Observations of Disequilibrium CO Chemistry in the Coldest Brown Dwarfs

Brittany E. Miles, Andrew J.I. Skemer, Caroline V. Morley, Mark S. Marley, Jonathan J. Fortney, Katelyn N. Allers, Jacqueline K. Faherty, Thomas R. Geballe, Channon Visscher, Adam C. Schneider, Roxana Lupu, Richard S. Freedman, Gordon L. Bjoraker

Research output: Contribution to journalArticlepeer-review

14 Scopus citations


Cold brown dwarfs are excellent analogs of widely separated, gas giant exoplanets, and provide insight into the potential atmospheric chemistry and physics we may encounter in objects to be discovered by future direct imaging surveys. We present a low-resolution, R ∼ 300, M-band spectroscopic sequence of seven brown dwarfs with effective temperatures between 750 and 250 K along with Jupiter. These spectra reveal disequilibrium abundances of carbon monoxide (CO) produced by atmospheric quenching. We use the eddy diffusion coefficient (K zz ) to estimate the strength of vertical mixing in each object. The K zz values of cooler gaseous objects are close to their theoretical maximum, and warmer objects show weaker mixing, likely due to less efficient convective mixing in primarily radiative layers. The CO-derived K zz values imply that disequilibrium phosphine (PH3) should be easily observable in all of the brown dwarfs, but none as yet show any evidence for PH3 absorption. We find that ammonia is relatively insensitive to atmospheric quenching at these effective temperatures. We are able to improve the fit to WISE 0855's M-band spectrum by including both CO and water clouds in the atmospheric model.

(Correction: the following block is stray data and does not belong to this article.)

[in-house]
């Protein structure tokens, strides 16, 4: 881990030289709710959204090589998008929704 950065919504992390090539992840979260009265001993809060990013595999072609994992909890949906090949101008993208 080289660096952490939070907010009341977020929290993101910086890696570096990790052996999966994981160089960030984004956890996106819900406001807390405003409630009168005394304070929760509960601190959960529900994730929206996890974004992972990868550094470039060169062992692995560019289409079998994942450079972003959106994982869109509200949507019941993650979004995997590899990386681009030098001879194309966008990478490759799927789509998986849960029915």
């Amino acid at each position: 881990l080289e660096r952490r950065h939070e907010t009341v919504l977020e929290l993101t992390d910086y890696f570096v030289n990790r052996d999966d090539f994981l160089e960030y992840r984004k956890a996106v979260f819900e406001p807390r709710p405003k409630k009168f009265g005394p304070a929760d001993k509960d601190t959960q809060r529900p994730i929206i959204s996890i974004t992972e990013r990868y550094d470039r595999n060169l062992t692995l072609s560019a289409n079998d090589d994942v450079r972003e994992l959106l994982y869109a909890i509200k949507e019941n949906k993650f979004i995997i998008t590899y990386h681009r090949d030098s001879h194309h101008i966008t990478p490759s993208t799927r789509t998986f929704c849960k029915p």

Original languageEnglish (US)
Article number63
JournalAstronomical Journal
Issue number2
StatePublished - Aug 2020
Externally publishedYes

ASJC Scopus subject areas

  • Astronomy and Astrophysics
  • Space and Planetary Science


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